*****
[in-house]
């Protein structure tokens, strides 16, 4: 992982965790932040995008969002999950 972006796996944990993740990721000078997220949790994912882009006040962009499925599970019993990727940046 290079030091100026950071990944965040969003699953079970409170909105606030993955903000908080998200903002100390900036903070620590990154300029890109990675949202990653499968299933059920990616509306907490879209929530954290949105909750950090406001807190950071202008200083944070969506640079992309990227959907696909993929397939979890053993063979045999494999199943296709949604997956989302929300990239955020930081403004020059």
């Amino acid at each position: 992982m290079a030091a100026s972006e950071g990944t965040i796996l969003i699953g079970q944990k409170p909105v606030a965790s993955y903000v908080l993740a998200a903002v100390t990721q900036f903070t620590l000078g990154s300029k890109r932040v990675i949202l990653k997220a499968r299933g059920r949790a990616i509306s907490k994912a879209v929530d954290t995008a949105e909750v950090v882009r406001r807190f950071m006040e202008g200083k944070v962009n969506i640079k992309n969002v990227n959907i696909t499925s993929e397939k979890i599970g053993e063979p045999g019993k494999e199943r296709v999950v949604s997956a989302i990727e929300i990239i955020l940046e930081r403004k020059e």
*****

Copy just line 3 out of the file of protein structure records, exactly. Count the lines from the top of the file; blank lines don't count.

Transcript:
């Amino acid at each position: 992982m290079a030091a100026s972006e950071g990944t965040i796996l969003i699953g079970q944990k409170p909105v606030a965790s993955y903000v908080l993740a998200a903002v100390t990721q900036f903070t620590l000078g990154s300029k890109r932040v990675i949202l990653k997220a499968r299933g059920r949790a990616i509306s907490k994912a879209v929530d954290t995008a949105e909750v950090v882009r406001r807190f950071m006040e202008g200083k944070v962009n969506i640079k992309n969002v990227n959907i696909t499925s993929e397939k979890i599970g053993e063979p045999g019993k494999e199943r296709v999950v949604s997956a989302i990727e929300i990239i955020l940046e930081r403004k020059e």